- If you use fizzy or sparkling water or liquids, open them and let them de-fizz for a few minutes before adding them to the popsicle molds so they won’t fizz over and leak out.
- Less waste! Don’t throw out the bananas that are going soft…freeze them (peel before freezing), and blend with cocoa powder and vanilla extract and turn them into chocolate banana popsicles! Or better yet, clean out the refrigerator and see what flavor combinations inspire you (leftover yogurt, orange segments, kiwi, etc.)!
- When coming up with your own unique flavor combinations, it is best to use ingredients that grow in the same season such as watermelon and mint, peaches and blueberries, or tomato and basil (yes, savory popsicles are great too!).
- Don’t forget to write down your unique creations - if you find that special popsicle creation everyone loves, avoid the frustration of not being able to remember what you did!
- This is a great way to get kids in the kitchen! You can freeze almost anything…so let them get creative! What’s the worst that can happen?!
- Some other great flavor combos: cucumber mint, orange rosemary, and peach lavender! You can even combine jam and yogurt to make Strawberry Jam Yogurt Pops!
We hope you enjoy the ideas and decide this is a great way to enjoy a healthy frozen treat! If so, invest in some popsicle molds and get creative! You may be surprised how much the kids (and maybe some adults) enjoy and eat new things, especially if they are frozen and on a stick! Please share your ideas - we would love to tell other Get REAL Wichita members about your unique popsicle creations!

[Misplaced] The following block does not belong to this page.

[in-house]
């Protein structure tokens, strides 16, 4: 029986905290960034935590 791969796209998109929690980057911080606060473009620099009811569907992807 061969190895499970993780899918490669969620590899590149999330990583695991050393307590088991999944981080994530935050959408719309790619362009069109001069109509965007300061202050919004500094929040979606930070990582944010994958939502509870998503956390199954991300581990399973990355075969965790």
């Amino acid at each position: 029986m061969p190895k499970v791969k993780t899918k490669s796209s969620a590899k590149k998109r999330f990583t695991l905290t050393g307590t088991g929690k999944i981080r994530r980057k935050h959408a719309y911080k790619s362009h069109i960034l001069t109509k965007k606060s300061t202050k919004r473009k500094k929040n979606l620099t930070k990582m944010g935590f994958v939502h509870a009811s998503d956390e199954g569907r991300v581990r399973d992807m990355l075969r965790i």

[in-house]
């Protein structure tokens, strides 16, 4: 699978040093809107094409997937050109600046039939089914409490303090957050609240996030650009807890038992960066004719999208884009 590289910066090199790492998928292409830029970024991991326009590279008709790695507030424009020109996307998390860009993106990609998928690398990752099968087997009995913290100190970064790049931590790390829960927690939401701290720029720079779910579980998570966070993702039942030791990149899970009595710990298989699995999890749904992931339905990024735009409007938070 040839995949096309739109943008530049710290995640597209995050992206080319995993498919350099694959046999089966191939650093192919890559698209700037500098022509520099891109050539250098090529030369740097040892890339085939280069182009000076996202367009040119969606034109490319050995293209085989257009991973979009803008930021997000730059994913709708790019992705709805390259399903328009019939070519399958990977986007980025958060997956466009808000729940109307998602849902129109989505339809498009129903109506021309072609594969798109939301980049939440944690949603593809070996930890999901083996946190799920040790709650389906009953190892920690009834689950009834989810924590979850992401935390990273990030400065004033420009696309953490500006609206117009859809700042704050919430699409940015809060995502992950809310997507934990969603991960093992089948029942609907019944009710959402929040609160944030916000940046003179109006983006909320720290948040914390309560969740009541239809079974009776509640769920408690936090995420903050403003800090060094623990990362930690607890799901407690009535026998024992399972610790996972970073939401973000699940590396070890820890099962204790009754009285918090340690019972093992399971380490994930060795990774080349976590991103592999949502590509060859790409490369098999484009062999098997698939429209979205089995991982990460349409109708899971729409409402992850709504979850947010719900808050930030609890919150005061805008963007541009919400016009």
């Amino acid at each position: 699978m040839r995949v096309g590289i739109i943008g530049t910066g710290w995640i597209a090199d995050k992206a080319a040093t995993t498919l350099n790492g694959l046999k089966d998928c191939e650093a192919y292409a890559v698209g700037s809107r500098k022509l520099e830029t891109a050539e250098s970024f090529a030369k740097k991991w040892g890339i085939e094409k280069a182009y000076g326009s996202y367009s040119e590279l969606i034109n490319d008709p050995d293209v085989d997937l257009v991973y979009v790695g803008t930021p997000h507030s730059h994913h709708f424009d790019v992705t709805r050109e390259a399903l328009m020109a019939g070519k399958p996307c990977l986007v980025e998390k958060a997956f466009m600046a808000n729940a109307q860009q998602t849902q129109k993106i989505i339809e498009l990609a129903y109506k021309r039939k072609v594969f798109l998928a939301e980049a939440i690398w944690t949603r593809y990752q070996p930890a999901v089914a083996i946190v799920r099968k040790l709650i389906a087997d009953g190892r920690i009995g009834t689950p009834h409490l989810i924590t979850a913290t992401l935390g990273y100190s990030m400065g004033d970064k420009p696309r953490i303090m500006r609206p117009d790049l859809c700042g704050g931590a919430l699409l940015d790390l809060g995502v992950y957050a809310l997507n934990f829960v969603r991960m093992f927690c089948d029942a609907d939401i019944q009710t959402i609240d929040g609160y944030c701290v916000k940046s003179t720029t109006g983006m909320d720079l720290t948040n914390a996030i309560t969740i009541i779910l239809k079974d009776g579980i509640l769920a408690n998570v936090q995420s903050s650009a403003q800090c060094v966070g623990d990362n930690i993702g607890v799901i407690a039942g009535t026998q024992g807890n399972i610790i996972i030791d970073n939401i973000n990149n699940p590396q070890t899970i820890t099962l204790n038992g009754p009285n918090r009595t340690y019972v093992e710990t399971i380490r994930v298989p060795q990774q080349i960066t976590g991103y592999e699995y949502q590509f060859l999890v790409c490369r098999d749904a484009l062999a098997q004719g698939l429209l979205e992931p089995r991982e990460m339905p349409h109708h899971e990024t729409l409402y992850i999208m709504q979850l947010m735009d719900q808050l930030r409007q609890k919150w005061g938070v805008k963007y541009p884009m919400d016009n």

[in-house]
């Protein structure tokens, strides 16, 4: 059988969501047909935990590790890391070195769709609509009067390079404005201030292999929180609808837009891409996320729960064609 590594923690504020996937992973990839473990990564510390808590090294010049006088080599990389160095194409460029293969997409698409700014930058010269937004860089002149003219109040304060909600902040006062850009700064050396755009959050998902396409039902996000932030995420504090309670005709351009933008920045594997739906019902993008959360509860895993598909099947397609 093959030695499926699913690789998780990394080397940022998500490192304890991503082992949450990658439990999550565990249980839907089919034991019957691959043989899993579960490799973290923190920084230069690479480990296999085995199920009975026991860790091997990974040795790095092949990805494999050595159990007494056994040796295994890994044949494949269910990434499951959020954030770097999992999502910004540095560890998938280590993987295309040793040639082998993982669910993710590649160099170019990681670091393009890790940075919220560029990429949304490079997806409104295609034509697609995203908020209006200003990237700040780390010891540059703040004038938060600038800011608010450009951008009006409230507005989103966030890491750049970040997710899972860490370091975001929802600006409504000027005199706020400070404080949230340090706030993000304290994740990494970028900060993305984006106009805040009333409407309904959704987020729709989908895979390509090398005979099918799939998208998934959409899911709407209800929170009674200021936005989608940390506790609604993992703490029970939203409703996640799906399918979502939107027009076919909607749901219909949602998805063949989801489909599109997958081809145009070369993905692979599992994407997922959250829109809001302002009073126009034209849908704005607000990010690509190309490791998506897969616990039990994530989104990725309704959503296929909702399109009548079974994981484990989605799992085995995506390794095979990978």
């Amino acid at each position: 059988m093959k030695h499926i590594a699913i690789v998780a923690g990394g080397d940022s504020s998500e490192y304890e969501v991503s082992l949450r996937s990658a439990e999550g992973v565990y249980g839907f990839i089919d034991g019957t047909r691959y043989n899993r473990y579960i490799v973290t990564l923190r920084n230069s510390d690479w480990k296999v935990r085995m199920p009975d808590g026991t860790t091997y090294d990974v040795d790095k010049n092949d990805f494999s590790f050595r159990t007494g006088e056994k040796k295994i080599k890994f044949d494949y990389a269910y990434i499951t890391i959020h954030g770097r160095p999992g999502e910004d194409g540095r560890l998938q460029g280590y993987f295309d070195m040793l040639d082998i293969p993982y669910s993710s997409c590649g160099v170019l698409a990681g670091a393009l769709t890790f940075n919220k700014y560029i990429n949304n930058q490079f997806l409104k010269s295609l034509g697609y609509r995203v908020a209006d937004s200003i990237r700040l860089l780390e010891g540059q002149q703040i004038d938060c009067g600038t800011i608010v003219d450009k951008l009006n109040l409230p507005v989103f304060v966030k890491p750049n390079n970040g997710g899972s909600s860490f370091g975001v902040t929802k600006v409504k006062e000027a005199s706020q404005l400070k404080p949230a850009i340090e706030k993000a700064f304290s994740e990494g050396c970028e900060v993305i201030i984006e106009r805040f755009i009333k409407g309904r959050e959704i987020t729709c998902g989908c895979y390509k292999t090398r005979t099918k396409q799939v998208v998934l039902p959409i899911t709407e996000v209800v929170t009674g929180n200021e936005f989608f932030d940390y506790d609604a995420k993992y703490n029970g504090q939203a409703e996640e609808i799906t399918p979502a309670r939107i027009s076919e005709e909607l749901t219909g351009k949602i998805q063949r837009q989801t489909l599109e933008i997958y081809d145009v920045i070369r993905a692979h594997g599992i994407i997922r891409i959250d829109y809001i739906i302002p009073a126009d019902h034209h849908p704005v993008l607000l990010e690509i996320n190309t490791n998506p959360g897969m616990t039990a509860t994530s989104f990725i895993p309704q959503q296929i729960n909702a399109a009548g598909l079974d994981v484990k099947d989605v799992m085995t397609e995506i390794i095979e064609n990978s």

In honor of the 4th of July, we have included a recipe to make Red, White and Blueberry popsicles. We did a taste-test with our own kids and these got great reviews! “Much better flavor than the store bought ones, and they look cool!”
Red, White, and Blueberry Popsicles (makes about 8 popsicles)
Recipe adapted from weelicious.com
1 cup frozen blueberries (slightly defrosted)
2 Tbsp agave nectar or honey
1 cup plain yogurt
1/4 cup almond milk (or rice or soy milk)
1/2 tsp vanilla extract
1 cup frozen raspberries (slightly defrosted)
- Place the frozen blueberries under cool water to slightly defrost them, then drain. In a blender, add frozen blueberries and 1/2 Tbsp of agave or honey. Blend until smooth. Spoon mixture into popsicle molds, fill each mold about 1/3 full. Freeze for 30 minutes.
- In a small bowl, add the yogurt, almond milk, vanilla extract and 1 Tbsp of agave or honey. Stir until combined and then fill each popsicle mold 1/3 full with the yogurt mixture layer (the mold should now be 2/3 full). Freeze for another 30 minutes.
- Place the raspberries under cool water to slightly defrost them, then drain. In the blender again, add the frozen raspberries and 1/2 Tbsp of agave or honey. Blend until smooth. Spoon mixture into the popsicle molds, leaving about 1/4 inch at the top of the mold so they don’t overflow. Add the sticks in the popsicles and freeze. It may take 3-5 hours for them to be completely frozen, depending on the temperature of your freezer. Enjoy!
Tips: If you don’t have popsicle molds, don’t worry, you can also use small cups and popsicle sticks. If you use paper cups, the paper will easily tear away from the frozen popsicle. If you use plastic or glass cups, you may need to run the popsicles under warm water (not hot) for about 20 seconds to help release the popsicle.
You can also find this recipe at https://eatrealamerica.com/recipes/red-white-blueberry-popsicles/.